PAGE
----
1. MANAGEMENT OF TECHNICAL EDUCATION
Meenakshi S. Khurana, Sangita Banga & Sanjana Malhotra

Abstract:
The role of technical education is crucial in a nation’s development as it is the major producer of human capital. It may be emphasized that education is not so much as what is learnt by students in the classrooms, but as how they learn it. The environment where the potential of this human capital is to be tested and harnessed is changing constantly with time. Therefore, the education process of the technical institutes has to be directed such that the students are able to give their best, both in terms of intellectual and skillful efforts.
This paper attempts to analyze the structure of the centers of higher technical education and suggests strategies to improve their performance. It also highlights the importance of participative learning exercise, which stresses on the equal and interactive participation of students in the teaching process, in conjunction with well-trained faculty, technical manpower and infrastructure. Realizing that the present education system is highly conceptual greater emphasis needs to be laid on laboratory classes, so as to give true understanding of tools, techniques and concepts covered in the curriculum. It is recommended that the Institutes need to build up interface with industries and research laboratories, for a win-win situation. Such a joint venture between the collaborating Industry and the Institute offers the industries an increased scope of finding solutions to the problems of their interest, with the help of specialists/experts available at the Institute. The institute on the other hand gains in terms of providing its faculty and students exposure to the real life engineering problems. It is envisaged that such interactions would help in reducing the big conceptual gap between theories taught in the institutions and the practice adopted in industry. The paper also discusses the necessary, technological advances, which need to be implemented /added to the traditional system, so as to cater to the demands of the future generations. It is hoped that the recommendations made in this paper would also motivate and help the faculty in adopting new teaching methodology to remove obsolescence, leading to quality education in these Institutes.

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2. VAT: AN INDIAN EXPERIENCE
Dr. (Mrs) M. R. Noronha

Abstract:
The state level Value Added Tax ( VAT ) came into effect from April1, 2005 ,in place of the sales tax structure prevalent in various states. The main purpose of VAT was to bring harmonization in the tax structure of various states and rationalize the overall tax burden.

By now, the industry has accepted that VAT is here to stay, though teething problems still plague the shift. Managing inventory, computing the right amount of tax and VAT’s paraphernalia of TINs, PINs, registration numbers and median rates have proved to be a learning process. Apprehensions against VAT have lessened due to demonstration of benefit of the new tax system in states. Introduction of uniform VAT rates in all states would not only benefit trade and industry but also be a substantial revenue earner for the government.

This paper attempts to distinguish VAT and sales tax, discusses implementation woes faced by states due to VAT, revenues generated by VAT in different states and suggestions to make VAT acceptable to all
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3.Streaming video using dynamic rate limiting and TCP congestion control
PUSHP RAJ TRIPATHI, RAKESH KUMAR KATARE

Abstract:
We present a new Proposed Algorithm for streaming real time video on today’s Internet, based on dynamic rate limiting and TCP congestion control.
Dynamic rate limiting is a technique that adapts the rate of compressed video (MPEG-1, MPEG-2, H.26x) to dynamically varying bandwidth constraints. This provides an interface (or filter) between the source and the network, with which the encoder’s output (Either live or stored) can be perfectly matched to the network’s available bandwidth.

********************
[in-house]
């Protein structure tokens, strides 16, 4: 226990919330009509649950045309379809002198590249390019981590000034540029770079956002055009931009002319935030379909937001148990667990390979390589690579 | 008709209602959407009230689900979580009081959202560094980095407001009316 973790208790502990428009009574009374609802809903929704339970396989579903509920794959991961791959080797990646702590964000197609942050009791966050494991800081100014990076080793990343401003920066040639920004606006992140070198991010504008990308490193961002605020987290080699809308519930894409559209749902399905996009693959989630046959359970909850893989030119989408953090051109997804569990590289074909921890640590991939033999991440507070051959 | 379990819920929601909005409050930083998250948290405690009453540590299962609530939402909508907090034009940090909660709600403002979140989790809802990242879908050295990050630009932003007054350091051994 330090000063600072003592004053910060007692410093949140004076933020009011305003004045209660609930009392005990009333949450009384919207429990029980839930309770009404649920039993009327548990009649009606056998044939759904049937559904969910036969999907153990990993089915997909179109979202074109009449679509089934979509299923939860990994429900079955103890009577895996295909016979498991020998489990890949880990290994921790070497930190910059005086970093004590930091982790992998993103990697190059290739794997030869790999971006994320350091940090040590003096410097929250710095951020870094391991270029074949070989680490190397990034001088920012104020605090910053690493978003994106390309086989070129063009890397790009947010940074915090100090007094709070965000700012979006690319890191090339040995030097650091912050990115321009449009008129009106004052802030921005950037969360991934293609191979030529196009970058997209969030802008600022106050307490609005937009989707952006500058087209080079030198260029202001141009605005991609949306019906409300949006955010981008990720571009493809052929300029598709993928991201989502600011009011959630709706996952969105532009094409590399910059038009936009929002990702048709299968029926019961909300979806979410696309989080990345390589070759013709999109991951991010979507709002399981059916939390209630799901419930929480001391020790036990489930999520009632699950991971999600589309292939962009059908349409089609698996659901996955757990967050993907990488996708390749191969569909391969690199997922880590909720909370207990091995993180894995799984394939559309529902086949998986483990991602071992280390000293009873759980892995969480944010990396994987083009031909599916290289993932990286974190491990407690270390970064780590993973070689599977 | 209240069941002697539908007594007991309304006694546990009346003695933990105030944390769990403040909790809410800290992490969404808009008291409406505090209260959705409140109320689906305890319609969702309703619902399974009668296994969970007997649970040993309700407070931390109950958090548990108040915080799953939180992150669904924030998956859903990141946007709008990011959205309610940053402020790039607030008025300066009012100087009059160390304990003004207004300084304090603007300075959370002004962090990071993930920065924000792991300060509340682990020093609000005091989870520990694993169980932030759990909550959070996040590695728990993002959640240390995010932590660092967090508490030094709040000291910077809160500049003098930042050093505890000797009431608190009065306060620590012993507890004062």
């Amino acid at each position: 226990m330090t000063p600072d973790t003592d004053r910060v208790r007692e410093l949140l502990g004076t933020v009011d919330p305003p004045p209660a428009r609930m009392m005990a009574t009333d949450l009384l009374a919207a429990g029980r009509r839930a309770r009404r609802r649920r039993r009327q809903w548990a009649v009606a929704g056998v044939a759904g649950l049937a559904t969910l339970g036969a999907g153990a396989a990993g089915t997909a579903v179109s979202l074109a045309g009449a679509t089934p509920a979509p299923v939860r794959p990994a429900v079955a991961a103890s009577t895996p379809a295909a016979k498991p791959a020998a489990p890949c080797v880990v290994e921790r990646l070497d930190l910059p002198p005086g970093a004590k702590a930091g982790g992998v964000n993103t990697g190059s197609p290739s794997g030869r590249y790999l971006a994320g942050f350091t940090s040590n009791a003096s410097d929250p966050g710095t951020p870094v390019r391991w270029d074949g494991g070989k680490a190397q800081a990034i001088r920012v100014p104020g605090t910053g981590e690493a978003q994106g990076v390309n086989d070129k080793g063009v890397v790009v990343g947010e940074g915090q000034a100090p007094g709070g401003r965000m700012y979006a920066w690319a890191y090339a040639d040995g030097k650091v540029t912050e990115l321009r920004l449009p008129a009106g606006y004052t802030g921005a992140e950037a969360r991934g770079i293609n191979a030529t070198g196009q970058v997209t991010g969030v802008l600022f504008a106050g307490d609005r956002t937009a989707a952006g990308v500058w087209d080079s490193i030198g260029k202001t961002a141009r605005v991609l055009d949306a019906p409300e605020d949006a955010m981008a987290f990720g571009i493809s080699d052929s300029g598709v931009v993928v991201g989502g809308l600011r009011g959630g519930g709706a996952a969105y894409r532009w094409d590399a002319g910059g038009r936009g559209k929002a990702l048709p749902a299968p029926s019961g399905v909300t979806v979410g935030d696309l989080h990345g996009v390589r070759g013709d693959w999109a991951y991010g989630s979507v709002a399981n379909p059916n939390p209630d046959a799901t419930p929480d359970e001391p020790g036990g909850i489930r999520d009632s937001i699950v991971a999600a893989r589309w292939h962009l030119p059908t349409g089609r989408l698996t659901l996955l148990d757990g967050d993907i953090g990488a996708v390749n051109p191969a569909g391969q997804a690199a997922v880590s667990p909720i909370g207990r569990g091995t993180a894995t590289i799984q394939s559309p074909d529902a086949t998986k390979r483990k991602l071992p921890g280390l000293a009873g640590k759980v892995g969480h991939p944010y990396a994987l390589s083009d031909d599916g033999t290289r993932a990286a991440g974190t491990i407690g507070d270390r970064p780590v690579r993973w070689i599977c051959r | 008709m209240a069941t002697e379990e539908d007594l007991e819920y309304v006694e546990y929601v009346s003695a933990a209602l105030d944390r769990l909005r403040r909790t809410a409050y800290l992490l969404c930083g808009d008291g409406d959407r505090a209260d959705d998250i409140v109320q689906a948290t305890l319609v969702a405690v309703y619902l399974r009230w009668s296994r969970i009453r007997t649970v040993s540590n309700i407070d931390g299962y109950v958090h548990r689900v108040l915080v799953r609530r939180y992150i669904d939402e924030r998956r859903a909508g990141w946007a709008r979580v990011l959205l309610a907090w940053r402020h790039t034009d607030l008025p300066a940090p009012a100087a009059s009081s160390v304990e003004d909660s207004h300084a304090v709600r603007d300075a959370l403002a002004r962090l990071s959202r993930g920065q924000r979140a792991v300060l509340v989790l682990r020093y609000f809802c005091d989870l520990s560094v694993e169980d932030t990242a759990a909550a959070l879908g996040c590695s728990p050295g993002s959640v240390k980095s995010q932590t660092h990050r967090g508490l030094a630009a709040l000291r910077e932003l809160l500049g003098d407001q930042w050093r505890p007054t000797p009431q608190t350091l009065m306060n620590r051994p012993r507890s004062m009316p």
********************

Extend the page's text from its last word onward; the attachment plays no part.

Keyword: Quality of service, congestion control, report only congestion losses, streaming

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4.Malls : Redifining the consumption landscape in the city of Lucknow
Lata Murjani,Aarti Mehta Sharma

Abstract:
The most striking change in the last decade has been the rise of discretionary shoppers. Armed with a new capitalist economy that has created jobs, Indian consumers have awakened a sleeping retail giant. Glitzy shopping malls choc a bloc with the biggest brands dot the urban landscape. Seduced by conducive entry regulations and India’s economic takeoff, global retail players are bringing the biggest brands to the discerning shopper. Food courts are teeming with people enjoying branded burgers, pizzas etc. A 40 % growth has been recorded by the Indian fast food industry. Newspapers are inundated with reports of existing food outlets doubling or tripling their outlets by 2007. On the flip side, Indians have never been fatter. Reports suggest that if we are not careful we could be soon fighting a fat epidemic. India ranks among the top 10 obese nations in the world and 120 million Indians are obese. With new shopping malls becoming operational in several cities in India this study aims to observe the shopping behaviour of consumers in B grade cities, like Lucknow, find out if their brand awareness has escalated and check the hypothesis that shopping malls lead to enhanced consumption of junk food and hence obesity.
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5.RETAIL BOOM
Ms. Neha Purushottam

Abstract:
Retail boom has attracted much attention in recent years because of changing nature and practices of business. Set in the context of review and critique this paper aims at examining the present retail scenario, growth drivers which are responsible for fueling this tremendous growth. It provides an insight into organized retail market by discussing each category. The paper attempts to evaluate positive and negative side of retail boom in light of present context. It also tries to provide directions and exploratory base for future research on linkages between growth drivers and Retail boom.
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6.Wireless Ad-hoc Networks
Madhu Khurana

Abstract:
An ad hoc network is a collection of wireless mobile hosts forming a temporary network without the aid of any established infrastructure or centralized administration. In such an environment, it may be necessary for one mobile host to enlist the aid of other hosts in forwarding a packet to its destination, due to the limited range of each mobile host’s wireless transmissions. This is a study paper which discusses what constitutes a wireless ad-hoc network, what are its properties and characteristics. It tries to explore about the various types of routing protocols, their properties and finally it discusses a routing protocol called Dynamic Source Routing Protocol for wireless ad-hoc networks.
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7.Corporate Governance and Corporate Social Responsibility